There has been much made of the threat of automation to the workforce. As I argued previously, industrial society has always been ‘automating’. The problem is that the demand for the more productively produced output is not keeping up with supply because the lower 90% of the population is not gaining enough income to provide that demand. That is, you could keep the same or greater number of people employed making things, even with more and more automation, if the lowered price of the goods led to greater demand. If you give everybody a good job, partly by building infrastructure, and if a truly full employment economy led to higher wages, you would go a long way to creating the needed demand for the goods coming out of the automating factories. If you combined this greater labor power with a Global Marshall Plan as advocated by Martin Luther King, Seymour Melman, Michael Lerner at Tikkun and others, then you would have another outlet for a constantly increasing supply of goods (the original Marshall Plan was a program in which the US basically gave away billions in goods to ruined nations after WWII in order to help them rebuild). If the US helped billions of people escape poverty, you would have another reason to decrease a bloated military budget because one of the main sources of war, poverty, would be virtually eliminated.

Thus providing an infrastructure-centered job guarantee is an important policy in a continually automating world. There have been several job guarantee proposals recently, for instance by Jeff Spross and Jared Bernstein and Ben Steinberg, but these proposals view a job guarantee as a way to provide work when recession looms, that is, the jobs would eventually go away, much as the WPA disappeared when WWII led to a truly full employment economy (Harry Hopkins, the head of the WPA, originally wanted it to be permanent). What I am proposing is that infrastructure creation and maintenance become a large, permanent part of the workforce — from about 1% now to about 10%. If the business cycle turned down and people lost their jobs, this governmental work force (employed at local, state and Federal levels, mostly with Federal financing) would simply initiate more needed projects, and would implement less projects as private firms picked up hiring (assuming people would want to go back). If indeed we reached automation at levels that led to large-scale unemployment, then declines in manufacturing employment could be offset by more infrastructure building.

The rich and powerful of Silicon Valley seem to like the idea of a ‘universal basic income’, or UBI, although the suggested income level is pretty low, at about $12,000 per year. I think the reason they prefer a UBI is that it is a market-based solution. It is up to the recipient to spend the money within the market, while a job guarantee requires the government to come up with a way to employ people, and possibly produce things that Silicon Valley would rather make money creating (BLM does advocate for what they call a guaranteed minimum livable income, as does the Green Party). UBI should be reserved for people who are unable to work, because there is plenty that needs to be done, and in addition it will be politically easier for conservatives to cut everybody’s basic income than to cut what the public perceives to be crucial infrastructure spending. By 1968 Martin Luther King and Robert Kennedy were both calling for a combination of job guarantees, infrastructure building, and UBI.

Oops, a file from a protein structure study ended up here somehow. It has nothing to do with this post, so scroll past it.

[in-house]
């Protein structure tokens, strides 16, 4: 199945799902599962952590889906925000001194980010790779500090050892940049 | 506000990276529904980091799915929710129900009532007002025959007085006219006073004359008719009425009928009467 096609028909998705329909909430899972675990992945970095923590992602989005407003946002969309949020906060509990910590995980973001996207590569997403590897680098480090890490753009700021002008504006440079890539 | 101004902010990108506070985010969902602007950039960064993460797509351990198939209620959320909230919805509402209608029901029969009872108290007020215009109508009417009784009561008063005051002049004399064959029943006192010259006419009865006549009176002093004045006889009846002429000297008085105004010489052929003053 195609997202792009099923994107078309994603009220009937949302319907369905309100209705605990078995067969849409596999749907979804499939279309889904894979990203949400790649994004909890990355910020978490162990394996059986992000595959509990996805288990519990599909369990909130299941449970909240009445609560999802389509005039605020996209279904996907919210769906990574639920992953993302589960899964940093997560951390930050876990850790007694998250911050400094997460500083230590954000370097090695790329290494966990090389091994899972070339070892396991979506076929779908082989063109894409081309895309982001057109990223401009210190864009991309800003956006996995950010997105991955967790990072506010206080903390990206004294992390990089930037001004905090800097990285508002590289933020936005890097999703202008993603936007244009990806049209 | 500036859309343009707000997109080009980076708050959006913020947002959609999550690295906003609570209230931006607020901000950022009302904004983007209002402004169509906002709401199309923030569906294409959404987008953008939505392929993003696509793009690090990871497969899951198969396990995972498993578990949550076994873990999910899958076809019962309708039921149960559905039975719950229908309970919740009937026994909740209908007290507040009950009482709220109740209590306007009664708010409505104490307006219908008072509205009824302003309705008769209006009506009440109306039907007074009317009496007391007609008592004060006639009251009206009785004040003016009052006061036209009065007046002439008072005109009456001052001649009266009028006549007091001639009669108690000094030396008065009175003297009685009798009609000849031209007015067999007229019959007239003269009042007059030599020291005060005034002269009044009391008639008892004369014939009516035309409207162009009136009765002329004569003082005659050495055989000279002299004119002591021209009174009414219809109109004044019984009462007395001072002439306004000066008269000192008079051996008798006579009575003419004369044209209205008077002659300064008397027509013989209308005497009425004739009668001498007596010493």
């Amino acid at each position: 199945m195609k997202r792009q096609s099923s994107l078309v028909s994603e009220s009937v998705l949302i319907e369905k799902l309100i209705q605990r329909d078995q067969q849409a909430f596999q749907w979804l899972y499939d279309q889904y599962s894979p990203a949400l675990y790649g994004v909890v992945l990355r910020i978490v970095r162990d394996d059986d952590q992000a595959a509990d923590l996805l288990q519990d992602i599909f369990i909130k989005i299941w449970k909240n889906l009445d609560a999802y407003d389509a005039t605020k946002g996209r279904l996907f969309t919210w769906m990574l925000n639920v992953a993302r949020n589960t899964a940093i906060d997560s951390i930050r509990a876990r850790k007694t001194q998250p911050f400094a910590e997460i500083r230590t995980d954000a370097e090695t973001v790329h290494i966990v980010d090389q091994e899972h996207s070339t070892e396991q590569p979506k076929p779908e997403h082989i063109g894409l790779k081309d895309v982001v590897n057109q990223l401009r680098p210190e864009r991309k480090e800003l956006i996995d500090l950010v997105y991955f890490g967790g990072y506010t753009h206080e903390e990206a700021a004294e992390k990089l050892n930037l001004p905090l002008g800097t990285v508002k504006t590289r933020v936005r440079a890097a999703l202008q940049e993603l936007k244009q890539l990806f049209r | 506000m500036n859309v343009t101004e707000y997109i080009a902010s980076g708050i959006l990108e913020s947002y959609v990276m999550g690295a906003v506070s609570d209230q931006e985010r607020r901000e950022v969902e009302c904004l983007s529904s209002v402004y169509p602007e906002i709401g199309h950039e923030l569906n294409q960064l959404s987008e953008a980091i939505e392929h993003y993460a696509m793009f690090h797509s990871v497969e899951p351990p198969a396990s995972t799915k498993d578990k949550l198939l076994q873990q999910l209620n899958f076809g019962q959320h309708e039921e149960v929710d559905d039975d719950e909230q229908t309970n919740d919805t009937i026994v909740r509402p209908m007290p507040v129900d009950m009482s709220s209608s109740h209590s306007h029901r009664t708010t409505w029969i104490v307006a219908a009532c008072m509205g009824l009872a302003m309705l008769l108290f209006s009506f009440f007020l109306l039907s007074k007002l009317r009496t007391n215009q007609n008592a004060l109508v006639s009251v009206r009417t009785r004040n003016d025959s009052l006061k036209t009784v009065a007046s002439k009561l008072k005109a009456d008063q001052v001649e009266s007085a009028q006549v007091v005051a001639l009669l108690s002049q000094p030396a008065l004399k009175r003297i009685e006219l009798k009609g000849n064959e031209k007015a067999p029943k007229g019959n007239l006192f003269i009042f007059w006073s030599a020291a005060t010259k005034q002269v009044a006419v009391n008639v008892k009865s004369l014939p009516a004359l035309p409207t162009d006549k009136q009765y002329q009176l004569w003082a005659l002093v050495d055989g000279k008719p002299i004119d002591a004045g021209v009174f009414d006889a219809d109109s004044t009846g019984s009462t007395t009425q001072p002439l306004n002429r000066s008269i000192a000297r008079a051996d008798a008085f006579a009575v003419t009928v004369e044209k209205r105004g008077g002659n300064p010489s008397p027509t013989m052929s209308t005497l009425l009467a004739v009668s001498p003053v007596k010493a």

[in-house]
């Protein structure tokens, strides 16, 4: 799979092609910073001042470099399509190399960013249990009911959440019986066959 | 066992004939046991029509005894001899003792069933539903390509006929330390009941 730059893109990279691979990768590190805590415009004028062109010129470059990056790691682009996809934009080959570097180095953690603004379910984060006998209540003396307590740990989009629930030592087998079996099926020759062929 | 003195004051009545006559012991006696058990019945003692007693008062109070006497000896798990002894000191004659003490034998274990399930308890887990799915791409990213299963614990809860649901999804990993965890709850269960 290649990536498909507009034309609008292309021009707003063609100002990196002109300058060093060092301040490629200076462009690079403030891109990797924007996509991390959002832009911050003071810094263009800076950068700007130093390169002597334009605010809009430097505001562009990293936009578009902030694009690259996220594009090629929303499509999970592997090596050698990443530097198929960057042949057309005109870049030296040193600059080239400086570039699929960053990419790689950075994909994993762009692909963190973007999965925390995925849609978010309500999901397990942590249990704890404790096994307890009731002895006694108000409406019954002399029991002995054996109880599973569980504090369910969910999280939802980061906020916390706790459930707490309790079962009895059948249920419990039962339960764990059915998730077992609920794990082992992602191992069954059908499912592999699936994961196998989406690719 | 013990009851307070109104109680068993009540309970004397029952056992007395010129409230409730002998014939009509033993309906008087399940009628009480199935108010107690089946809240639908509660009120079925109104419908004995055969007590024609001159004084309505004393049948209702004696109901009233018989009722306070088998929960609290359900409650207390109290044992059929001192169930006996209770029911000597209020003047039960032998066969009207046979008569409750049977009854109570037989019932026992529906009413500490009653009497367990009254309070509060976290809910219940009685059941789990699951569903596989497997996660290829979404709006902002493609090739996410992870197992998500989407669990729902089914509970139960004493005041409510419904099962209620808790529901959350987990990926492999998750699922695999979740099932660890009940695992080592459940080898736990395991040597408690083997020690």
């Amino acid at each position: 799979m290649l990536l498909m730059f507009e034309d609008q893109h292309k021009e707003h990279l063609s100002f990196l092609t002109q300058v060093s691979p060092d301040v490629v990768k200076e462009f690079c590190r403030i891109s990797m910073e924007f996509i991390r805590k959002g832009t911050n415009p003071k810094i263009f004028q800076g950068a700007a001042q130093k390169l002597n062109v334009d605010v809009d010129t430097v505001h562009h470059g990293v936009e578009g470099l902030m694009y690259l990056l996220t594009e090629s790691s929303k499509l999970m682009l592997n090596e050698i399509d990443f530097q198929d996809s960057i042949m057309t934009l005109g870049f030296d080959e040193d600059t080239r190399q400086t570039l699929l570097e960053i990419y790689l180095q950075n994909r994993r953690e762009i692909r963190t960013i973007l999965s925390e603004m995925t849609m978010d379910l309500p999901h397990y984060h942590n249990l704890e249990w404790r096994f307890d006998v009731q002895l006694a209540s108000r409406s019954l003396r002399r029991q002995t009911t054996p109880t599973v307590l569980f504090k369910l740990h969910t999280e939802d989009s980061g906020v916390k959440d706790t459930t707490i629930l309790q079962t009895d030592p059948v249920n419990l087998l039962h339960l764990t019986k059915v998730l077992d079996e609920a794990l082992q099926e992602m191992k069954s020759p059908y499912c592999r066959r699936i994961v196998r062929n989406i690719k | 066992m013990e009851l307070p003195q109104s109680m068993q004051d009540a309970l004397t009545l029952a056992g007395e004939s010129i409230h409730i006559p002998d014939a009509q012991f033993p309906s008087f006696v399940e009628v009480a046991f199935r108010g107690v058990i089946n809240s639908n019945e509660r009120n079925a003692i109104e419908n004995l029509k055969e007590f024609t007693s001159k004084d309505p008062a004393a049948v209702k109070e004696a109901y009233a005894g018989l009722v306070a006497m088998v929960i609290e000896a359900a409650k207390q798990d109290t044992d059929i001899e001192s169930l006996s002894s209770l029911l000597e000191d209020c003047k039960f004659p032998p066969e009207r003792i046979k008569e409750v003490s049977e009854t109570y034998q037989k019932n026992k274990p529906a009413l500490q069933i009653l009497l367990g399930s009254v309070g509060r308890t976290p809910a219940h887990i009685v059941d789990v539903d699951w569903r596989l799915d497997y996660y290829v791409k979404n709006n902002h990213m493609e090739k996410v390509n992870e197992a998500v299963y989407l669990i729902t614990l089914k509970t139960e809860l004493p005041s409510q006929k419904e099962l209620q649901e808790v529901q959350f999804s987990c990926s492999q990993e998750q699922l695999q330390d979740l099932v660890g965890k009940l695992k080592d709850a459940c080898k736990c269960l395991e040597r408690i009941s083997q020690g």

This infrastructure need not be physical. For instance, we could set up a ‘care-giver’ network that would be used for the elderly and young. The financial system, as proposed by Ellen Brown and others, could become mostly public. The educational system needs expansion. There are all kinds of environmental services that are desperately needed, such as the types of activities that the CCC accomplished. There could be a permanent CCC employing millions of people to restore and maintain ecosystems, which would provide a way for rural Americans and Native Americans to maintain their traditions while at the same enjoying a comfortable standard of living.

Green infrastructure or collapse, the choice is ours

These environmental services could be an important part of the fourth use of infrastructure: to maintain the ecosystems on which our civilization depends. The history of civilization clearly shows that, while infrastructure has been the foundation of wealth creation, done poorly it can also destroy ecosystems and thus doom civilization. The infrastructure can be the cause of both rise and decline. Jared Diamond’s book ‘Collapse’ is a concise tale of self-inflicted environmental collapse. We face a contradictory situation today: we now have the science to know if we are destroying our own ecosystems, but we also have a global economic system that is destroying the entire global ecosystem, the biosphere.

Fortunately we also have the technological capabilities now to create an infrastructure that is environmentally benign. In my book Manufacturing Green Prosperity and my chapter for a book about green energy I lay out one way to achieve a green infrastructure, one that emits virtually no greenhouse gases and allows most ecosystems to recover. This plan involves changing cultural patterns (such as long distance car trips), and even worse, challenges the power of some of the most powerful forces in the global civilization, for instance, the countries and companies that control fossil fuels.